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Does she love him ?
OLD ATH. She is young and apt:
Our own precedent passions do instruct us
What levity's in youth.

Tim. (To LUCILIUS.) Love you the maid?
Luc. Ay, my good lort, and she accepts of it.

OLD ATH. If in her marriage my consent be missing,
I call the gods to witness, I will choose
Mine heir from forth the beggars of the world,
And dispossess her all.

How shall she be endow'd,
If she be mated with an equal husband ?

OLD Ath. Three talents on the present; in future, all.

Tim. This gentleman of mine hath serv'd me long;
To build his fortune I will strain a little,
For 't is a bond in men. Give him thy daughter:
What you bestow, in him I'll counterpoise,
And make him weigh with her.

Most noble lord,
Pawn me to this your honour, she is his.

Tim. My hand to thee; mine honour on my promise. Luc. Humbly I thank your lordship: never may That state or fortune fall into my keeping, Which is not ow'd to you! [Exeunt LUCILIUS and old Athenian.

POET. Vouchsafe my labour, and long live your lordship!

Tim. I thank you ; you shall hear from me anon :
Go not away.—What have you there, my friend ?

Pain. A piece of painting, which I do beseech
Your lordship to accept.

Painting is welcome.
The painting is almost the natural man;
For since dishonour traffics with man's nature,
He is but outside: these pencill'd figures are
Even such as they give out. I like your work ;

shall find I like it: wait attendance

hear further from me. Pain.

The gods preserve ye!
Tim. Well fare you, gentleman: give me your hand;
We must needs dine together.-Sir, your jewel
Hath suffered under praise.

What, my lord ! dispraise ?
Tim. A mere satiety of commendations.
If I should pay you for 't as 't is extollid,
It would unclew me quite.

My lord, 't is rated
As those which sell would give: but you well know,
Things of like value, differing in the owners,
Are prized by their masters: a believe 't, dear lord,
You mend the jewel by the wearing it.

• Are prized by their masters :] “ Are rated according to the esteem in which their possessor is held.”—Johnsox.


Well mock'd.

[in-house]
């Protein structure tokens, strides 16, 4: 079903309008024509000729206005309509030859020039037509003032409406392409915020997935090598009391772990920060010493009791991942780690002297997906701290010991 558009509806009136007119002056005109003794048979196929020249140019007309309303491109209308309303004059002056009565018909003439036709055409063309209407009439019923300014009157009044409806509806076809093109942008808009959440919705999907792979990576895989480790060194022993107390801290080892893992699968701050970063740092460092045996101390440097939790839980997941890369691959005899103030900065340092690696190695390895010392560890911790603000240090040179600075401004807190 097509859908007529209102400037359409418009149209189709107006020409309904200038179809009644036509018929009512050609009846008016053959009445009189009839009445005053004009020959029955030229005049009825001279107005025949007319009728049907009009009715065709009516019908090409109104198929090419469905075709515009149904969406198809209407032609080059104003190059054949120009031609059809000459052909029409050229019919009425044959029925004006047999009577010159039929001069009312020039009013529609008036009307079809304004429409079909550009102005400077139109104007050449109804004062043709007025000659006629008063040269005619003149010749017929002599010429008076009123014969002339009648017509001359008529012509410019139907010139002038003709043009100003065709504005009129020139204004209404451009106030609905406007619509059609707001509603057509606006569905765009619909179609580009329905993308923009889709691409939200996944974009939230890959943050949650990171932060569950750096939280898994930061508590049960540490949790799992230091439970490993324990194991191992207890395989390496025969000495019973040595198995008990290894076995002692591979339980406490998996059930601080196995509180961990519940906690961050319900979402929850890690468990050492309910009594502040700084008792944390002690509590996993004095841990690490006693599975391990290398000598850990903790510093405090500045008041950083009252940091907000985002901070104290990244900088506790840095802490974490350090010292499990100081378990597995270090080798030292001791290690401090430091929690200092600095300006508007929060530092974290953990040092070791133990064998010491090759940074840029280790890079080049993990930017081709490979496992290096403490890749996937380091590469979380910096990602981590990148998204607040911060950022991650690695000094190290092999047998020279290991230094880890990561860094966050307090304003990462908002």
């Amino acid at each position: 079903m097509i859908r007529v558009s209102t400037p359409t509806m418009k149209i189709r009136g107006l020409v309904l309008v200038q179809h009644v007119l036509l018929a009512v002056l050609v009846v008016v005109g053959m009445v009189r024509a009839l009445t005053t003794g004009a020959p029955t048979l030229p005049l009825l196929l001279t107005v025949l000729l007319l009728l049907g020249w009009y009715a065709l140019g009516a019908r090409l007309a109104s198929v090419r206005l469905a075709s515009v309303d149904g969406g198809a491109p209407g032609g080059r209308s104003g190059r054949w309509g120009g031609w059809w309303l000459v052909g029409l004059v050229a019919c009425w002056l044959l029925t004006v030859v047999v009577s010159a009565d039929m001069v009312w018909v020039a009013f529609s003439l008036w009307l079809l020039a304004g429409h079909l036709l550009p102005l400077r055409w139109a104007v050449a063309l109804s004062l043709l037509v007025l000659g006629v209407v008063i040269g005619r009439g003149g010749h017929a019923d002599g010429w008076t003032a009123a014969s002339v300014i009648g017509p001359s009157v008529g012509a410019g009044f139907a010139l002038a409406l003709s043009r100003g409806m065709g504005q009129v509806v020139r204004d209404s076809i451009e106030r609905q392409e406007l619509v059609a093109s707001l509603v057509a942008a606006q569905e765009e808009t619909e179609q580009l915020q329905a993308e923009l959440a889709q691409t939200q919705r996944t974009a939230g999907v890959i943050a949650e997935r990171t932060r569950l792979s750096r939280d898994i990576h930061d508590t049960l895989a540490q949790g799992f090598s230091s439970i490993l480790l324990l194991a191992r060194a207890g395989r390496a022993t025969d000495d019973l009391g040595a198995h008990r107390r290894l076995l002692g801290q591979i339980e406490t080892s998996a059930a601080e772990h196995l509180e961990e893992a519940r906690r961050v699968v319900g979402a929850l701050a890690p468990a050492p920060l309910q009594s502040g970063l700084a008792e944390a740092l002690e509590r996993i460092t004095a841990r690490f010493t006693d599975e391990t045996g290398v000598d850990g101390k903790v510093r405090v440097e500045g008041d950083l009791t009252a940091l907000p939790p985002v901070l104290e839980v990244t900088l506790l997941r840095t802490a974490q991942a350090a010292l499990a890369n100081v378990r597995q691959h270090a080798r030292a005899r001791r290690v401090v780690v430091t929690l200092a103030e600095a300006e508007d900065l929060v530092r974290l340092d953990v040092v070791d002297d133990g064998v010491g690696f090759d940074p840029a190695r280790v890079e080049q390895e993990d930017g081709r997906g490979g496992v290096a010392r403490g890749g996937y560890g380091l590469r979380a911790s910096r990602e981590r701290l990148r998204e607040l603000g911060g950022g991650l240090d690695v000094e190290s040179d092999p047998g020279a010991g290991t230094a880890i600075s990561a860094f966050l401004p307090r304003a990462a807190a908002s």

MER. No, my good lord; he speaks the common tongue,
Which all men speak with him.
Tim. Look, who comes here: will you be chid ?

JEW. We'll bear, with your lordship.

He'll spare none.
Tim. Good morrow to thee, gentle Apemantus!

APEM. Till I be gentle, stay thou for thy good morrow;
When thou art Timon's dog, and these knaves honest.

Tim. Why dost thou call them knaves? thou know'st them not.
APEM. Are they not Athenians ?
TIM. Yes.
APEM. Then I repent not.
Jew. You know me, Apemantus?
APEM. Thou know'st I do; I callid thee by thy name.
Tim. Thou art proud, Apemantus.
APEM. Of nothing so much, as that I am not like Timon.
TIM. Whither art going?
APEM. To knock out an honest Athenian's brains.
TIM. That's a deed thou ’lt die for.
APEM. Right, if doing nothing be death by the law.
TIM. How likest thou this picture, Apemantus?
APEM. The best, for the innocence.
TIM. Wrought he not well, that painted it?

APEM. He wrought better that made the painter ; and yet he's but a filthy piece of work.

Pain. You are a dog.
APEM. Thy mother's of my generation; what's she, if I be a dog?
Tim. Wilt dine with me, Apemantus?
APEM. No; I eat not lords.
Tim. An thou shouldst, thou ’dst ladies.
APEM. O, they eat lords ; so they come by great bellies.
Tim. That's a lascivious apprehension.
APEM. So thou apprehend'st it, take it for thy labour.a
Tim. How dost thou like this jewel, Apemantus ?

APEM. Not so well as plain-dealing, which will not cost * a man a doit.

Tim. What dost thou think 't is worth?
APEM. Not worth my thinking.--How now, poet!
POET. How now, philosopher!
APEM. Thou liest.
POET. Art not one!
APEM. Yes.
POET. Then I lie not.
APEM. Art not a poet?
POET. Yes.

(*) Old text, cast.
. So thou apprehend'st it, take it, &c.] That is, In whatever sense thou apprehend'st
it, take it, &c.




APEM. Then thou liest: look in thy last work, where thou hast feigned him a worthy fellow.

Poet. That's not feigned; he is so.

APEM. Yes, he is worthy of thee, and to pay thee for thy labour : he that loves to be flattered is worthy o' the flatterer. llcavens, that I were a lord !

Tim. What wouldst do then, Apemantus ?
APEN. Even as Apemantus does now,—hate a lord with my heart.
Tim. What, thyself?
TIM. Wherefore?

APEM. That I had no angry wit to be a lord.—a Art not thou a merchant ?

MER. Ay, Apemantus.
APEM. Traffic confound thee, if the gods will not!
MER. If traffic do it, the gods do it.
APEM. Traffic's thy god, and thy god confound thee!

Trumpet sounds. Enter a Servant.
Tom. What trumpet's that?

SERV. 'Tis Alcibiades, and some twenty horse,
Ill of companionship.
Tim. Pray, entertain them; give them guide to us.-

[Exeunt some Attendants.
You must needs dine with me.- -Go not you hence,
Till I have thank'd you; and * when dinner's done,
Show me this piece.--I am joyful of your sights.-

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Enter ALCIBIADES, with his Company. Most welcome, sir!

[They salute. APEM.

So, so; there!_b
Aches contract and starve your supple joints !-
That there should be small love 'mongst these sweet knaves,
And all this court'sy! The strain of man's bred out
Into baboon and monkey.

ALCIB. Sir, you have sav'd my longing, and I feed
Most hungerly on your sight.

Right welcome, sir!